In the weeks ahead, the world will watch as the delegations negotiate the final intricacies of the New Urban Agenda and come to a final compromise in New York. Especially interesting to watch will be the future of the Secretariat’s new Quito Implementation Plan. As Quito draws near, the pressure on the negotiators to create a New Urban Agenda that is not only visionary but also actionable will be at an all-time high.
Facing environmental vulnerabilities like increasingly high temperatures, more frequent storm surges and a rising sea level, small island states have long been on the front lines of the fight against climate change. This existential threat has made some of the world’s smallest countries big players on the global climate stage. Now they have new weapon: more efficient buildings.
Building efficiency is already a part of the strategies of many island states to curb climate change and adapt to a changing climate. Of 189 nations submitting Nationally Determined Contributions (NDCs) to address climate change, only 57 of them mentioned building energy efficiency, according to a WRI review. However, 12 of the nations that did include building efficiency are small island states.
Building efficiency has big potential to deliver long-term, cost-effective greenhouse gas emissions reductions, but it can also have adaption benefits, reducing the costs of achieving both mitigation and adaptation goals over the long haul. Research shows that every dollar spent on improving buildings saves an average of $2 in energy infrastructure costs—both in developed and in developing countries, like many small island states.Building Right the First Time
Buildings are long-term investments—they last for generations. Therefore, it’s important to make the right choices when they are built. Building codes can help ensure high-quality buildings, and they are some of the most affordable policy tools that decision-makers can use to reduce operating costs and greenhouse gas emissions from new construction. In addition, these policies can make buildings more climate-resilient by requiring buildings to be elevated (to keep them above flood waters and storm surges) and better ventilated and insulated (to cut down on fossil fuel use, especially in areas where fossil fuels are imported).
For example, the Bahamas has developed an adaptation plan that includes energy-efficient buildings. In its building code, the Bahamas will require new and renovated buildings to use efficient lighting, cooling systems, building materials and construction methods. The country also uses financial incentives for efficient buildings with on-site energy production to discourage energy use from the national power grid and encourage local, renewable sources. These measures will make buildings and their occupants more resilient to extreme heat and energy disruptions that may result from storm surges or other extreme weather events.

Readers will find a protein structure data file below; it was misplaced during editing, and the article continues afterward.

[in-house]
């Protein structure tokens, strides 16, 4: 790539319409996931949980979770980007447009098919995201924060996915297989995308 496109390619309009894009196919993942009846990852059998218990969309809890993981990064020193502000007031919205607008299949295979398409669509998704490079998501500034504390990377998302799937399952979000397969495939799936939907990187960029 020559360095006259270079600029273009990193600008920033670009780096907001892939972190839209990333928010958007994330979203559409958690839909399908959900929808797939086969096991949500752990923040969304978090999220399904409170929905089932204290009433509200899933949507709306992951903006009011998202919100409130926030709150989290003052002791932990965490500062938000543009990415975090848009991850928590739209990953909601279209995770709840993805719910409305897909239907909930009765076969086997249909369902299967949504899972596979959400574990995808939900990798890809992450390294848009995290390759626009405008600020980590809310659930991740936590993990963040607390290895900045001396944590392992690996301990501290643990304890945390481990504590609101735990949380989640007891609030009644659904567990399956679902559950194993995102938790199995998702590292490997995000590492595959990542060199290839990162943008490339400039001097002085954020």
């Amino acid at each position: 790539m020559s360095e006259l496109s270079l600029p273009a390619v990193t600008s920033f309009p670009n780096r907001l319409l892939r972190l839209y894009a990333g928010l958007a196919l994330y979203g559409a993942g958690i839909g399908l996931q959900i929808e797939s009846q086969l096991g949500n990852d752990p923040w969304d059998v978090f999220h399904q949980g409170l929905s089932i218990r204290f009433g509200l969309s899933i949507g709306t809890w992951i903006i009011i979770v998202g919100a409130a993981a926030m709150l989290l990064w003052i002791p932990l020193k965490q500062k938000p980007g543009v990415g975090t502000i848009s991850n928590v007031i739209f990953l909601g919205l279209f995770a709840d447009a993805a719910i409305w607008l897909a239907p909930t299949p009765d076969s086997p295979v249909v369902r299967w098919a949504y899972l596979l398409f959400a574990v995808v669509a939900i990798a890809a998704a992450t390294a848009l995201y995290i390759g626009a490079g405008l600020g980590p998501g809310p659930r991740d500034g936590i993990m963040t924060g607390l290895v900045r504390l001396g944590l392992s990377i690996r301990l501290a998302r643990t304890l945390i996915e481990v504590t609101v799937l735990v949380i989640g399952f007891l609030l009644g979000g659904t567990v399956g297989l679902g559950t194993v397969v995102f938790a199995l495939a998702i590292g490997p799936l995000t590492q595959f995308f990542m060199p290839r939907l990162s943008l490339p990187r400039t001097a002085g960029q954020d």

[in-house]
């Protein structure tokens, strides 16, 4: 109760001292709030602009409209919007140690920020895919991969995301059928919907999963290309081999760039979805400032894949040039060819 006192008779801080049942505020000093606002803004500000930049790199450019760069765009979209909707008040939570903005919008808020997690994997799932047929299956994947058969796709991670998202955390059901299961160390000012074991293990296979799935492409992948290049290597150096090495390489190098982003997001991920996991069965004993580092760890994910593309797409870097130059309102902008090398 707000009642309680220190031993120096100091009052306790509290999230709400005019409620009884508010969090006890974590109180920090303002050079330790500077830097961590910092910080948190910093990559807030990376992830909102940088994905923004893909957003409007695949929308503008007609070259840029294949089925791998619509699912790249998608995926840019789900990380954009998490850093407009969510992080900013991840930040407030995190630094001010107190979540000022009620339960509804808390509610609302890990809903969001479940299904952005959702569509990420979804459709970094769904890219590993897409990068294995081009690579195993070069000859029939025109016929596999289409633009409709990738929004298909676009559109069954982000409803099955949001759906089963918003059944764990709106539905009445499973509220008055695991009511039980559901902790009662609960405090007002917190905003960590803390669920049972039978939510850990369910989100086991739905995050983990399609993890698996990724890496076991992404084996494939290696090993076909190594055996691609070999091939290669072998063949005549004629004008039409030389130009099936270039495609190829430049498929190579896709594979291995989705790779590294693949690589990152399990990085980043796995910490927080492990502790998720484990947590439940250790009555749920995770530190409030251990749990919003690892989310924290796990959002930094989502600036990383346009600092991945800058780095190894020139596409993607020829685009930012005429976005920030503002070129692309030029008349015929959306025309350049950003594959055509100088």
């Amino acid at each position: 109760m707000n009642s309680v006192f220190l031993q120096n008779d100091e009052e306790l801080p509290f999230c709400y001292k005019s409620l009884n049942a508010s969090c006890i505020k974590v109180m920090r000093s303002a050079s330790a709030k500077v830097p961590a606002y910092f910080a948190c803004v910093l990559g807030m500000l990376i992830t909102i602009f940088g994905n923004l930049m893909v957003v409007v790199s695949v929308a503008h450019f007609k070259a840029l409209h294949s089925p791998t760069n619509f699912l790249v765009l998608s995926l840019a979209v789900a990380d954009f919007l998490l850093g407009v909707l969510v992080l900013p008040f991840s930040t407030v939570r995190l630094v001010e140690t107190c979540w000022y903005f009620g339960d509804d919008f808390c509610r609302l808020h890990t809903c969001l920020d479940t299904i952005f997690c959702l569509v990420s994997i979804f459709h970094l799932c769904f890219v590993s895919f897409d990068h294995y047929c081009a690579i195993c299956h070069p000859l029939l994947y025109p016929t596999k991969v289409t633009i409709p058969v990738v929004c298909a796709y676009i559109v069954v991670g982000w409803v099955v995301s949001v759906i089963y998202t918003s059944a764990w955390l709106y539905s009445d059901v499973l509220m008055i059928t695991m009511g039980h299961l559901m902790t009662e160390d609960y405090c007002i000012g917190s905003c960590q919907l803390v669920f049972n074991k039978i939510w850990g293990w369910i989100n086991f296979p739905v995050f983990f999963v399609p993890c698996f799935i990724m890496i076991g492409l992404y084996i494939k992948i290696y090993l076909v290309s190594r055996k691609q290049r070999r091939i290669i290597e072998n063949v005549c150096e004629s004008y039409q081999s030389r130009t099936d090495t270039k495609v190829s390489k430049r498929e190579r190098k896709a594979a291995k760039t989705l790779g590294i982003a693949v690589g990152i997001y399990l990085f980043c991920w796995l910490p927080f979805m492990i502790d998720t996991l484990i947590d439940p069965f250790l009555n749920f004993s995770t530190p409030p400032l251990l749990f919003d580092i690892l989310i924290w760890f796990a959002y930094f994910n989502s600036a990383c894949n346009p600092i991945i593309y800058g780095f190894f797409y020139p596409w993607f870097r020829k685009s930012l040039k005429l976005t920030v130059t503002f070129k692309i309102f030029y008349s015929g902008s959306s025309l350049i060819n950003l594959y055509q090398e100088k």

Similarly, the Caribbean country of Dominica plans to adopt and provide training for a Green Building Code, and Grenada called for energy efficiency building codes in order to reach its national goal of a 30 percent reduction in emissions from 2010 levels by 2025.Don’t Forget Existing Buildings
Because buildings last for 40 to 100 years or more, retrofitting the technology in existing buildings is an important opportunity for improving energy performance and resilience. For example, the Seychelles, in the Indian Ocean, is retrofitting buildings to incorporate rainwater harvesting, solar cells and other sustainable building features. Grenada, Palau and Saint Vincent and Grenadines also listed retrofits within their NDCs as ways they plan to mitigate climate change.Reducing Emissions, Attracting Visitors
As climate change threatens beachfront resorts that provide a main source of revenue for many island nations, building efficiency strategies can encourage economic growth while also cutting emissions and resource use. The Bahamas plans to promote energy conservation, efficiency and renewable energy in hotels and other tourist destinations. According to the country’s national climate commitment, this will lead to a more sustainable tourism industry—a growing selling point for travelers. Grenada also encourages resorts to adopt energy-efficient infrastructure. In fact, the island nation plans to make hotels so energy-efficient that they will cut emissions by 20 percent. The plan includes a tax incentive for solar panels and solar water heaters at hotels.
Furthermore, the 32 national hotel associations in the Caribbean that participate in the Caribbean Hotel and Tourism Association have recognized the link between a successful island economy and climate change. The association created Caribbean Hotel Energy Efficiency and Renewable Energy Action (CHENACT), which works to increase the competitiveness of hotels through lower operating costs and an environmentally-positive image. Participating hotels have generated energy savings of 20 – 30 percent with a 5 year payback period. As demonstrated through CHENACT, improving building efficiency in tourism simultaneously strengthens the backbone of island economies, reduces emissions and helps local industries adapt to the effects of climate change.The Unfairness Factor